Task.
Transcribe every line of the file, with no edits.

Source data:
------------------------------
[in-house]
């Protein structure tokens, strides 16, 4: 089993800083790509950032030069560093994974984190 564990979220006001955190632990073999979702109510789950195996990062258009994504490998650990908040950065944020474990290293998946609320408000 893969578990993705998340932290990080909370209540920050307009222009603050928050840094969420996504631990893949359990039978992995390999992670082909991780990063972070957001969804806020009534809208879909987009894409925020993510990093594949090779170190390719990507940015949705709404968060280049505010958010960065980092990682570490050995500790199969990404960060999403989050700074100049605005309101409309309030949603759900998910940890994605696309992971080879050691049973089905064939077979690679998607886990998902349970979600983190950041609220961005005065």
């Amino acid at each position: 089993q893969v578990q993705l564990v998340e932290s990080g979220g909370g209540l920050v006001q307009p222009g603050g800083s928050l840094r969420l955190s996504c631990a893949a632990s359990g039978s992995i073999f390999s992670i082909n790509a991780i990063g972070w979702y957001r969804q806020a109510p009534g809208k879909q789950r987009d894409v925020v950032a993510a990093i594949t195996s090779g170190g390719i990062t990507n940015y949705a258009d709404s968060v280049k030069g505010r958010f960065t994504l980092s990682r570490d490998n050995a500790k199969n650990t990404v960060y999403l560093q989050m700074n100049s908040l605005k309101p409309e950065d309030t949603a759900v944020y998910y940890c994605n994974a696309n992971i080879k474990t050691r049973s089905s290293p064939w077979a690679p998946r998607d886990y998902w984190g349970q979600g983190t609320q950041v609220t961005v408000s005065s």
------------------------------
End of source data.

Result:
[in-house]
């Protein structure tokens, strides 16, 4: 089993800083790509950032030069560093994974984190 564990979220006001955190632990073999979702109510789950195996990062258009994504490998650990908040950065944020474990290293998946609320408000 893969578990993705998340932290990080909370209540920050307009222009603050928050840094969420996504631990893949359990039978992995390999992670082909991780990063972070957001969804806020009534809208879909987009894409925020993510990093594949090779170190390719990507940015949705709404968060280049505010958010960065980092990682570490050995500790199969990404960060999403989050700074100049605005309101409309309030949603759900998910940890994605696309992971080879050691049973089905064939077979690679998607886990998902349970979600983190950041609220961005005065």
């Amino acid at each position: 089993q893969v578990q993705l564990v998340e932290s990080g979220g909370g209540l920050v006001q307009p222009g603050g800083s928050l840094r969420l955190s996504c631990a893949a632990s359990g039978s992995i073999f390999s992670i082909n790509a991780i990063g972070w979702y957001r969804q806020a109510p009534g809208k879909q789950r987009d894409v925020v950032a993510a990093i594949t195996s090779g170190g390719i990062t990507n940015y949705a258009d709404s968060v280049k030069g505010r958010f960065t994504l980092s990682r570490d490998n050995a500790k199969n650990t990404v960060y999403l560093q989050m700074n100049s908040l605005k309101p409309e950065d309030t949603a759900v944020y998910y940890c994605n994974a696309n992971i080879k474990t050691r049973s089905s290293p064939w077979a690679p998946r998607d886990y998902w984190g349970q979600g983190t609320q950041v609220t961005v408000s005065s």